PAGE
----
Ultralight HeadlampPrinceton Tec Vizz$50, 3.2 oz. (with three AAA batteries, included)outdoorplay.com As headlamps for the backcountry have co
As headlamps for the backcountry have continuously improved in terms of brightness, versatility, and low weight, some have acquired a level of complexity that demands spending a little time learning how to use it. Not so with the latest version of this longtime top-performer. Still among the brightest ultralight headlamps, Princeton Tec’s Vizz 420 stands out for many reasons that others do—plus simplicity: You don’t need a degree in electrical engineering to operate it—almost anyone who’s ever used a headlamp will intuitively understand how to use it. But many will most appreciate not having to study a user manual.
I’ve used generations of Vizz headlamps on countless backpacking trips over the years and the Vizz 420 most recently in camp on a five-day September backpacking trip in the Pasayten Wilderness and a six-day rafting and kayaking trip through Desolation and Gray canyons in southern Utah.
With quick, one-button operation, you can click the power button to cycle through the two white modes and one red mode and depress and hold the button to control the dimming function in all three modes. Holding the power button for several seconds turns the lockout mode on and off.
At max power, the 420-lumen spot LED projects a beam 79 meters (over 250 feet), according to Princeton Tec. In my experience with it on dark nights in the backcountry, at max power, the beam illuminates at a distance well over 200 feet (60 meters). But most of us will more commonly use any headlamp at medium power, which is 90 lumens in the Vizz 420. That’s bright enough to light your foreground for 25 meters (65 feet)—certainly adequate for hiking a dark trail—and the Vizz 420 can provide that level of light for over 50 hours on three fresh AAA batteries, longer than most backpackers need on typical trips.
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Two white LED bulbs cast a broad flood light with a range that PTec puts at 24 meters (almost 80 feet), for up to 90 hours. The red mode formaintaining night vision has a max brightness of 16 lumens, fine for walking around camp in the dark, and will last 135 hours, but lacks a strobe option. Plus, the headlamp’s regulated circuitry delivers consistent light output even as the batteries run down.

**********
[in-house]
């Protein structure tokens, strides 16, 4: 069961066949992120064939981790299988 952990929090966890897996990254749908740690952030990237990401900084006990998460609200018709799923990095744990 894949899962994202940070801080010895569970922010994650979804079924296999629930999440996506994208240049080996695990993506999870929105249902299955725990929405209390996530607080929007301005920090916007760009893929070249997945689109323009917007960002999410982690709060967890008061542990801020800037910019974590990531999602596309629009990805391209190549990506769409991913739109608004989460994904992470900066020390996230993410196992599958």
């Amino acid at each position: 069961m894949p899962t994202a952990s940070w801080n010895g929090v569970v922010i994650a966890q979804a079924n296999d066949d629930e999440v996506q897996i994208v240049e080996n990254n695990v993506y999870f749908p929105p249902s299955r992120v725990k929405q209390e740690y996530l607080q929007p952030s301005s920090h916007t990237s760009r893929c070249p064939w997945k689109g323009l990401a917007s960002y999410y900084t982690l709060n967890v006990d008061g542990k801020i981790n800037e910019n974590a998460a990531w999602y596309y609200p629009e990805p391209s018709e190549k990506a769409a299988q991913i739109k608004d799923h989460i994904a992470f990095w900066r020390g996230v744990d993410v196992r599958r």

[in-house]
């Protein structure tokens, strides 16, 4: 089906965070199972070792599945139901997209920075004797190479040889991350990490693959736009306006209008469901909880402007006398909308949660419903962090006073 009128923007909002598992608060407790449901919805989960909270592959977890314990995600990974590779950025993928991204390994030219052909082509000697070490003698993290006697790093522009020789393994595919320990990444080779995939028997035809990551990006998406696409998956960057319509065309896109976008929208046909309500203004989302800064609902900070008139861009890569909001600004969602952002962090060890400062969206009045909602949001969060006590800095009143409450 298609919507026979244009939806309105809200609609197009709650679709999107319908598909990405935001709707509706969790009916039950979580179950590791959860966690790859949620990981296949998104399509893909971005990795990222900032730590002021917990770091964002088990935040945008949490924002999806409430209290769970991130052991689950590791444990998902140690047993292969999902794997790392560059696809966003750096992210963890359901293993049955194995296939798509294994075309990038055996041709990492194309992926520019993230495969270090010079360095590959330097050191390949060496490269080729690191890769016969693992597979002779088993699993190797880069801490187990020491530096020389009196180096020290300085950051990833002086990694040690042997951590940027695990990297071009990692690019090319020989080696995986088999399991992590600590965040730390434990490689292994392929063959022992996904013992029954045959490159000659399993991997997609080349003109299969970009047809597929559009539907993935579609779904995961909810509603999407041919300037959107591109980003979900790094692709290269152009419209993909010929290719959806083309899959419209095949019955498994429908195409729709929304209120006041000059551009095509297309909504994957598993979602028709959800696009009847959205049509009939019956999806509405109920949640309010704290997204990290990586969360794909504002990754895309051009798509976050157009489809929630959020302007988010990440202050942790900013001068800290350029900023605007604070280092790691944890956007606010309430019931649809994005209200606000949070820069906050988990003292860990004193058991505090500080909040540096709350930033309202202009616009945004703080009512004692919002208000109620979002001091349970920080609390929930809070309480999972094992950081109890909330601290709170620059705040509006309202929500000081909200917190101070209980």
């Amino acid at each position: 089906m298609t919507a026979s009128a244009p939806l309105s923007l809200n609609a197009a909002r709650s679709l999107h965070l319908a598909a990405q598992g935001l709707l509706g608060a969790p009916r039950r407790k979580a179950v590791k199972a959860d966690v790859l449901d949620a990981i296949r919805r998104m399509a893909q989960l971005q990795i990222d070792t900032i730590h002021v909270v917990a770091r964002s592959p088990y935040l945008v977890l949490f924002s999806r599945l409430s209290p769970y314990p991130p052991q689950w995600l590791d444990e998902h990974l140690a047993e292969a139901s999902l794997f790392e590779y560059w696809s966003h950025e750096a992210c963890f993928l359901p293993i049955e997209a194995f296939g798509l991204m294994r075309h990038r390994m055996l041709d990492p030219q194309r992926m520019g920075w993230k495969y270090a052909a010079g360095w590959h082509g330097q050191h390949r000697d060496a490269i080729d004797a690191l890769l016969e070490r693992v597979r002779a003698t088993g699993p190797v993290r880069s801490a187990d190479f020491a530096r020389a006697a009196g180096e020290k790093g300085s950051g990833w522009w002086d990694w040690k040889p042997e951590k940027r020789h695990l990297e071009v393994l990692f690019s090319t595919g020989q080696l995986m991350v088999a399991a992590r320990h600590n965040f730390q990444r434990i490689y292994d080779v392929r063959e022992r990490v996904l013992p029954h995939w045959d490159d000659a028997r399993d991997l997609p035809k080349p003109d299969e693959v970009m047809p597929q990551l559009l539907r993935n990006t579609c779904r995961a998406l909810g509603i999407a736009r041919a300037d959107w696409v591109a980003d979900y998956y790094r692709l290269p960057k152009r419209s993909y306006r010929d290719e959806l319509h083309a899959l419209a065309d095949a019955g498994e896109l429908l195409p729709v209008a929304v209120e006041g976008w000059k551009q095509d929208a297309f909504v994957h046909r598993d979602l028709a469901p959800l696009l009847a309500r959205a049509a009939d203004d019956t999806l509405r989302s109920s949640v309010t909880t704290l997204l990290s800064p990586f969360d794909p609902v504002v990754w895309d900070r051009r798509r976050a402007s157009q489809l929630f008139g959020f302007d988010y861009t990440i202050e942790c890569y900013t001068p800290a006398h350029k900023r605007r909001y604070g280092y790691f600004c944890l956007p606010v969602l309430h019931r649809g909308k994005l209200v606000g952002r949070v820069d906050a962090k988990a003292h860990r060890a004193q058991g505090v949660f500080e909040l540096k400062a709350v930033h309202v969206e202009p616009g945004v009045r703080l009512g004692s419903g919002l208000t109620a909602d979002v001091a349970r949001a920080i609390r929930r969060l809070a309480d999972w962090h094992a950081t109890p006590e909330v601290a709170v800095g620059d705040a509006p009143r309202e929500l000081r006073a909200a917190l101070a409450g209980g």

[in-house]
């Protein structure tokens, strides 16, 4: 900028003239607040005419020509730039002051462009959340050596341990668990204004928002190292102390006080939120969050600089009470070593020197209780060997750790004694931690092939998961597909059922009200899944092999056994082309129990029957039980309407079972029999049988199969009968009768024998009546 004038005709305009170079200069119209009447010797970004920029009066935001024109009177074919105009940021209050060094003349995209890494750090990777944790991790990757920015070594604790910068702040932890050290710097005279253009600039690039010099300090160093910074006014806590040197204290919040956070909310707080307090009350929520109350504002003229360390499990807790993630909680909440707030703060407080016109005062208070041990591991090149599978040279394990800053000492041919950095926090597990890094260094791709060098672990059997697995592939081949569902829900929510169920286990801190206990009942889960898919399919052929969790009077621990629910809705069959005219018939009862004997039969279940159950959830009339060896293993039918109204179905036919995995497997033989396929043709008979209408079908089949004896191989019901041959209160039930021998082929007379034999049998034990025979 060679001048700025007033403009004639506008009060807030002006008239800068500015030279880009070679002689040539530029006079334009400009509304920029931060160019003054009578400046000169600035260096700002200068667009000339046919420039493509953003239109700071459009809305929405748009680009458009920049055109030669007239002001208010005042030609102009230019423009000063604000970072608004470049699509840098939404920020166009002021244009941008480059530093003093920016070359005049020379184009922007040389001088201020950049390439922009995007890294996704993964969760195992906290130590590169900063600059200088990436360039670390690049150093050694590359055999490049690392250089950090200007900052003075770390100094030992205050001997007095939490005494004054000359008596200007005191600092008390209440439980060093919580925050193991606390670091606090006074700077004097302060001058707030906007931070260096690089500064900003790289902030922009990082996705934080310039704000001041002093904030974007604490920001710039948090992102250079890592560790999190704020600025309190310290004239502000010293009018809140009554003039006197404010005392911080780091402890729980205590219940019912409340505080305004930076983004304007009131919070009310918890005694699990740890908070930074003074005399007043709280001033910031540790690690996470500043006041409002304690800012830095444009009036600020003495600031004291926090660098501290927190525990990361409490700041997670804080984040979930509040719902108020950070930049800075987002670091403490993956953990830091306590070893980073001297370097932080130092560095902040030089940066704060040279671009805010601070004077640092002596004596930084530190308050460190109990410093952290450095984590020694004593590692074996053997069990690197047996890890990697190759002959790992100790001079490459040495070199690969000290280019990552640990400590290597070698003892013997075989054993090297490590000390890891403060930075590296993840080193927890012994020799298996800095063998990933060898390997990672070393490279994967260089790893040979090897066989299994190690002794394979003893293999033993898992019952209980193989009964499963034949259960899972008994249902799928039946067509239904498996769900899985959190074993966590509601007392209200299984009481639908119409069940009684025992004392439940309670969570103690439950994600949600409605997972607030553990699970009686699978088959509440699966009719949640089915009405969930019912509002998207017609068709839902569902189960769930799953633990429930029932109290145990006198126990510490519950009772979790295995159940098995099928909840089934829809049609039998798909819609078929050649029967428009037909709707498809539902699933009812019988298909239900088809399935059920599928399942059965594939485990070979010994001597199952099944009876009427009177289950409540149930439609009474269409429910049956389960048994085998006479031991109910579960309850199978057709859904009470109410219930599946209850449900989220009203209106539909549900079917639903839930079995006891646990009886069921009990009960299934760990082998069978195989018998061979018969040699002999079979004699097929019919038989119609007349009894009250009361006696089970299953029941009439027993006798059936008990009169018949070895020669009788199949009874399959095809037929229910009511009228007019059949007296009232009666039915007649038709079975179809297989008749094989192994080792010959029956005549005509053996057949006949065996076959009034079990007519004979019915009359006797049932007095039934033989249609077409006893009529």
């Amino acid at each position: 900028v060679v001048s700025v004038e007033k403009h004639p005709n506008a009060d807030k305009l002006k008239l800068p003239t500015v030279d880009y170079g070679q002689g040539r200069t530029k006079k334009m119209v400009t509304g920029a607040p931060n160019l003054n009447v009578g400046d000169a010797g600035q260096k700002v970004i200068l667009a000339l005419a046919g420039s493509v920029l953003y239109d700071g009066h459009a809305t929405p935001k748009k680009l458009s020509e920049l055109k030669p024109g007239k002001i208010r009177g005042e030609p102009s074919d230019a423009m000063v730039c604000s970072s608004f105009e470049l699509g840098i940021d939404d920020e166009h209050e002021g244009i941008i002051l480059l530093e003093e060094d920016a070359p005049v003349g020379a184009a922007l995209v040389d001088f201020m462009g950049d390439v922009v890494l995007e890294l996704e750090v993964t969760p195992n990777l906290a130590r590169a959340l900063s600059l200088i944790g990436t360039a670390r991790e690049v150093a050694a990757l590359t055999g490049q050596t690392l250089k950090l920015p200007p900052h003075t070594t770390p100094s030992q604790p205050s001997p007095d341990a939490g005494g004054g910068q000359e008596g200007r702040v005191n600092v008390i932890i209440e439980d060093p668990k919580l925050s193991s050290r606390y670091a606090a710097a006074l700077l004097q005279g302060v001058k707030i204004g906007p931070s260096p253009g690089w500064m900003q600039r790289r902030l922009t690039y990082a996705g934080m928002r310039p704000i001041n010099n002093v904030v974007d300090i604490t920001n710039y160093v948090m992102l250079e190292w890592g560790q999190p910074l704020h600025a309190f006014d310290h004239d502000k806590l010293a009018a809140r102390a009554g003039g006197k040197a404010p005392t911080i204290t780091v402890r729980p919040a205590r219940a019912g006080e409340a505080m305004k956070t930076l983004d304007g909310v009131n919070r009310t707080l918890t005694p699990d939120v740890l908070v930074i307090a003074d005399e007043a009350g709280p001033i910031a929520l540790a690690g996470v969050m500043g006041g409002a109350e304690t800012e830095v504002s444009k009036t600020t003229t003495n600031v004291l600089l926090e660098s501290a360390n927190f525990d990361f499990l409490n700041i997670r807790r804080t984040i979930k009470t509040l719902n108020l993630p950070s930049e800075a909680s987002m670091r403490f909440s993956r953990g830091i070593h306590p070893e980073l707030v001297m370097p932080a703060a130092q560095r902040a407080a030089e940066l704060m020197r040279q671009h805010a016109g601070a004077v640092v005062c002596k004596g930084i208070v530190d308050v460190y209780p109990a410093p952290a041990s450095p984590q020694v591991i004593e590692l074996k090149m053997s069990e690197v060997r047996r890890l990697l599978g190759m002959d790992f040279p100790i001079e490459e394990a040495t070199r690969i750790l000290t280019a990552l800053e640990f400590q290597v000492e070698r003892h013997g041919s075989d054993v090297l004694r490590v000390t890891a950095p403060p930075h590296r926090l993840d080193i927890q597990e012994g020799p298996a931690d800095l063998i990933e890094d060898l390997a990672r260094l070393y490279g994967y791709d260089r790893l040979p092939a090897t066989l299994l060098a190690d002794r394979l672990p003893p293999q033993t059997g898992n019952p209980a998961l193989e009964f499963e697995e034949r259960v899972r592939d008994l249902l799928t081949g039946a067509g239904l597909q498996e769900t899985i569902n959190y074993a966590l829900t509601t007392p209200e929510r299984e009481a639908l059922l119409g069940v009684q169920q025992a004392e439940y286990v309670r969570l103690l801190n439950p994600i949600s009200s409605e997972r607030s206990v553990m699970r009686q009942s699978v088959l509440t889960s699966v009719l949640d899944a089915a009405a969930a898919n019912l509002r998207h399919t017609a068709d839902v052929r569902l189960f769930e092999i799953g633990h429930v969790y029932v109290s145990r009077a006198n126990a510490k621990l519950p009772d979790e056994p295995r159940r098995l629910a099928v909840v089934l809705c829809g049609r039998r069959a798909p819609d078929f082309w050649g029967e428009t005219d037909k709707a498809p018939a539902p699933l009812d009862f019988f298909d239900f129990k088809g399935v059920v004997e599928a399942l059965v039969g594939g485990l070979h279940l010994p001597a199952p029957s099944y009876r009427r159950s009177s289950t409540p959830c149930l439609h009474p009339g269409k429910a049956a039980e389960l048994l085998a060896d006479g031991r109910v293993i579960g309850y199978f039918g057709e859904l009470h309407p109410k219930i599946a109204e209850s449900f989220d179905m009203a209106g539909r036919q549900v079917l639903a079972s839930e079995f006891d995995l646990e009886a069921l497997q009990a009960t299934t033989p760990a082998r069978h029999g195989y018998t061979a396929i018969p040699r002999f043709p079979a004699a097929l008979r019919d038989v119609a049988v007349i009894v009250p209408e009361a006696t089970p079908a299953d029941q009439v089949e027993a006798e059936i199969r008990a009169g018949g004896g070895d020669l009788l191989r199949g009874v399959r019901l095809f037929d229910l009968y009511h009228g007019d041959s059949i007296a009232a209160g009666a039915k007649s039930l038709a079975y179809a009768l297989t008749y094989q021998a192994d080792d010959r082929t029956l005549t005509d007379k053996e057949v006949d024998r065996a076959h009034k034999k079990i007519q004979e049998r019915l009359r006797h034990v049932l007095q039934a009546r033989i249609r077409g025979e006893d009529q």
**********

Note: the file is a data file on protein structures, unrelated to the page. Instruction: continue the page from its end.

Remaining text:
Like many leading ultralight headlamps, the Vizz is rated waterproof down to a meter for up to 30 minutes (IPX7).
While not rechargeable, the Vizz’s battery compartment is accessed by simply turning a small screw, easily done with your fingers. Lastly, the head strap is comfortable whether on the move or lying on your back.
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Still among the brightest ultralight headlamps for dayhikers, backpackers, climbers, trail runners, and backcountry skiers, the Princeton Tec Vizz 420 shines for its versatility and simplicity.
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NOTE: I tested gear for Backpacker magazine for 20 years. At The Big Outside, I review only what I consider the best outdoor gear and apparel. See The Big Outside’s Gear Reviews page for categorized menus of all my reviews and expert buying tips.
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